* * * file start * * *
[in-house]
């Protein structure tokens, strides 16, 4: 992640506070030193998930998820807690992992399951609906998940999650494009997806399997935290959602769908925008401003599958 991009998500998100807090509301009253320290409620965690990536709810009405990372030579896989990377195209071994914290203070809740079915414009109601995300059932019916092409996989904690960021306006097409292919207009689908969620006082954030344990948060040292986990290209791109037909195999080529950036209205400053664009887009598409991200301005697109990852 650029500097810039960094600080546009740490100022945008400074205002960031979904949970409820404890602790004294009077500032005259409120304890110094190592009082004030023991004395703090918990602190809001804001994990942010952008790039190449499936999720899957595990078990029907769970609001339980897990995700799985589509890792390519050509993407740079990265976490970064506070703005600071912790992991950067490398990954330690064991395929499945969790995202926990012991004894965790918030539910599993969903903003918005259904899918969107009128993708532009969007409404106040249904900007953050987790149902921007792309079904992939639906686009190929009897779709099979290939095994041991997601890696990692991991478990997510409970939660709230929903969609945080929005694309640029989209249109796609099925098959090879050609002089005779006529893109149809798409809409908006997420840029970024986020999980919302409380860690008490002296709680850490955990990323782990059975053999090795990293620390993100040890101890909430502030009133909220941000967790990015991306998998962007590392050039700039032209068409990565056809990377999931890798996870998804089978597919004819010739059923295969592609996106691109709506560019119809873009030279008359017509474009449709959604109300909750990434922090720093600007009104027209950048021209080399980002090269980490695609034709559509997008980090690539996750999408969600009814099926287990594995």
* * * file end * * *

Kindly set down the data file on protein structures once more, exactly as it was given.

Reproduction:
[in-house]
């Protein structure tokens, strides 16, 4: 992640506070030193998930998820807690992992399951609906998940999650494009997806399997935290959602769908925008401003599958 991009998500998100807090509301009253320290409620965690990536709810009405990372030579896989990377195209071994914290203070809740079915414009109601995300059932019916092409996989904690960021306006097409292919207009689908969620006082954030344990948060040292986990290209791109037909195999080529950036209205400053664009887009598409991200301005697109990852 650029500097810039960094600080546009740490100022945008400074205002960031979904949970409820404890602790004294009077500032005259409120304890110094190592009082004030023991004395703090918990602190809001804001994990942010952008790039190449499936999720899957595990078990029907769970609001339980897990995700799985589509890792390519050509993407740079990265976490970064506070703005600071912790992991950067490398990954330690064991395929499945969790995202926990012991004894965790918030539910599993969903903003918005259904899918969107009128993708532009969007409404106040249904900007953050987790149902921007792309079904992939639906686009190929009897779709099979290939095994041991997601890696990692991991478990997510409970939660709230929903969609945080929005694309640029989209249109796609099925098959090879050609002089005779006529893109149809798409809409908006997420840029970024986020999980919302409380860690008490002296709680850490955990990323782990059975053999090795990293620390993100040890101890909430502030009133909220941000967790990015991306998998962007590392050039700039032209068409990565056809990377999931890798996870998804089978597919004819010739059923295969592609996106691109709506560019119809873009030279008359017509474009449709959604109300909750990434922090720093600007009104027209950048021209080399980002090269980490695609034709559509997008980090690539996750999408969600009814099926287990594995």